As everyone knows by now, Hairspray centers on Tracey Turnblad, a young overweight girl in the early 60’s who seeks her dream of dancing for a television dance show and in so doing pursues her instinctive belief in the equality of blacks. This story, by the inimitable John Waters (who has a cameo as a flasher who’s friendly to Tracey but flashes the bitchy girls who mock her), has several gender twists to it.
Tracey’s mother, Edna, was originally played by the unique drag queen Divine (photo at right), who gave the role a hearty warmth. Her camp twisted this fairly traditional story to bring all us countercultural types on board. Here, John Travolta (below left) plays the role with, as A.O. Scott of the New York Times notes, a heavy dose of realism. There’s not much camp here, though. Think Tootsie. With Divine in the film or Harvey Fierstein in the musical, Waters delinked gender from motherhood, making it patently clear that one’s mother could be a man. Different motherhoods only get their due in Almodovar’s All About My Mother, not the film version of Hairspray.
While there’s plenty of anti-racism discourse in the film, feminism is all sotto voce. The two principal”female”roles are heavy-set women (Tracey and her mom) who discover their own sexiness throughout the film. This storyline is straight out of”fat is a feminist issue,”and it makes a powerful statement that even heavier women can get the hot guy, fame, and happiness. The film luxuriates in the joys of eating (donuts served on a platter at the plus-size women’s clothing store) and dieting is something to escape, not observe. This is the lure for the gay audience â€“ we gays love a woman who’s”different”but still blows everyone away.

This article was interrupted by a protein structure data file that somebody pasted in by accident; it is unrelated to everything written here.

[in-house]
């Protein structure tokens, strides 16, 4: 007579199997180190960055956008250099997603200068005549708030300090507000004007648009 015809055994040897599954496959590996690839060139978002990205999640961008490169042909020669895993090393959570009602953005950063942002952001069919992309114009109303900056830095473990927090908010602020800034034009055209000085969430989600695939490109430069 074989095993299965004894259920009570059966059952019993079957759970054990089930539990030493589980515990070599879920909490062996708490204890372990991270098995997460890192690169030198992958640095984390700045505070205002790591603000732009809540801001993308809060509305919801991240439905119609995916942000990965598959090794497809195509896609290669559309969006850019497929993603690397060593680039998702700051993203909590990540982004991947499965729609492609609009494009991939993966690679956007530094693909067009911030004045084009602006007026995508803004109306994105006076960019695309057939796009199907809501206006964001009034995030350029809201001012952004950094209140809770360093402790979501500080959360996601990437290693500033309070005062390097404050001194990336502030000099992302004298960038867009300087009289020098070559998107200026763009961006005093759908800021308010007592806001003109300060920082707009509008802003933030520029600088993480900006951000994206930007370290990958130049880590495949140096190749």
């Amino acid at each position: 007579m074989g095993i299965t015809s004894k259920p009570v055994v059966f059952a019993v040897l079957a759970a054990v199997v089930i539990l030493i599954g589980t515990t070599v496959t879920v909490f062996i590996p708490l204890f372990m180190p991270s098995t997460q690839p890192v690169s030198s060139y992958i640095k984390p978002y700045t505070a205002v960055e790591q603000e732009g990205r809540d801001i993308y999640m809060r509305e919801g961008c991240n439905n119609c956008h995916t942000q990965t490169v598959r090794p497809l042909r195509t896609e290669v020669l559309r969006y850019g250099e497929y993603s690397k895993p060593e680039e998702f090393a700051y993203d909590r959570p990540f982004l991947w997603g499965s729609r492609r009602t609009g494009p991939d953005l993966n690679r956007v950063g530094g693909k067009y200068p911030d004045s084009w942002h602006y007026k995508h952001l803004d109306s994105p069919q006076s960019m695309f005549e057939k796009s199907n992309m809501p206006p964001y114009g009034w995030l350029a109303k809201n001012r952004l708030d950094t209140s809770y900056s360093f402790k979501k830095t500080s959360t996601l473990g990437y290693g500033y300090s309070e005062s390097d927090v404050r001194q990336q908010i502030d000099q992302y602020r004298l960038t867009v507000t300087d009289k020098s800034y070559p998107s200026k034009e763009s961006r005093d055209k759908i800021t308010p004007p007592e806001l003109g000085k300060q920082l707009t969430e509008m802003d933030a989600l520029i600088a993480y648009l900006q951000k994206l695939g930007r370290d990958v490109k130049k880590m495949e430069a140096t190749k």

Intersectionality is not even protean here â€“ plenty of black women, but the racism they suffer is indistinct from that faced by men. In a strange way, the deliberately naÃ¯ve portrait of civil rights has a deliciousness of the moral certainty of the early 60’s, in contrast to the contested identities and issues around race in more recent decades. Who couldn’t cheer for the subversiveness of then-derided, now-accepted (hetero)interracial lust?
As I sat in the Ziegfield theater, surrounded by hundreds of gay men (many lawyers among them), we laughed, cheered, and applauded the screen. The show’s subversiveness is diminished. Let’s hope the real different mothers and the real heavy gals in the world benefit from this confection of a film in ways more lasting than the joys of a good donut.